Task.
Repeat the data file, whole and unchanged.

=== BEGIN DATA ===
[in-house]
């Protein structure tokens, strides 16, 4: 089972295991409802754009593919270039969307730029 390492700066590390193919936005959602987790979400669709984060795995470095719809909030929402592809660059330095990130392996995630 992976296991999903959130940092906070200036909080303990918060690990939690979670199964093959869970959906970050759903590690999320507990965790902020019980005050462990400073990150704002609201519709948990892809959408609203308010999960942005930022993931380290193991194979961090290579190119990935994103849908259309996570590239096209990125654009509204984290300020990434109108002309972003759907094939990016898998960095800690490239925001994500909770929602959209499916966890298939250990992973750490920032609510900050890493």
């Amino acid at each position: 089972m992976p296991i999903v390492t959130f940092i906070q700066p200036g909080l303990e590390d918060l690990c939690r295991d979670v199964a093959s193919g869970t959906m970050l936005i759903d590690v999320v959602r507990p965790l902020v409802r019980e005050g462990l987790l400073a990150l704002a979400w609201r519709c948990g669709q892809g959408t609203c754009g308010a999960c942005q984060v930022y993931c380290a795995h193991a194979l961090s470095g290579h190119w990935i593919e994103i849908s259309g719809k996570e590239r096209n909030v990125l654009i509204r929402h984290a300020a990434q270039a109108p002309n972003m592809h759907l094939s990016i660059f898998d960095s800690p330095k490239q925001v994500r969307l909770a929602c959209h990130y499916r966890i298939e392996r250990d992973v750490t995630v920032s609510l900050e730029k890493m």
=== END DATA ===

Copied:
[in-house]
């Protein structure tokens, strides 16, 4: 089972295991409802754009593919270039969307730029 390492700066590390193919936005959602987790979400669709984060795995470095719809909030929402592809660059330095990130392996995630 992976296991999903959130940092906070200036909080303990918060690990939690979670199964093959869970959906970050759903590690999320507990965790902020019980005050462990400073990150704002609201519709948990892809959408609203308010999960942005930022993931380290193991194979961090290579190119990935994103849908259309996570590239096209990125654009509204984290300020990434109108002309972003759907094939990016898998960095800690490239925001994500909770929602959209499916966890298939250990992973750490920032609510900050890493």
């Amino acid at each position: 089972m992976p296991i999903v390492t959130f940092i906070q700066p200036g909080l303990e590390d918060l690990c939690r295991d979670v199964a093959s193919g869970t959906m970050l936005i759903d590690v999320v959602r507990p965790l902020v409802r019980e005050g462990l987790l400073a990150l704002a979400w609201r519709c948990g669709q892809g959408t609203c754009g308010a999960c942005q984060v930022y993931c380290a795995h193991a194979l961090s470095g290579h190119w990935i593919e994103i849908s259309g719809k996570e590239r096209n909030v990125l654009i509204r929402h984290a300020a990434q270039a109108p002309n972003m592809h759907l094939s990016i660059f898998d960095s800690p330095k490239q925001v994500r969307l909770a929602c959209h990130y499916r966890i298939e392996r250990d992973v750490t995630v920032s609510l900050e730029k890493m």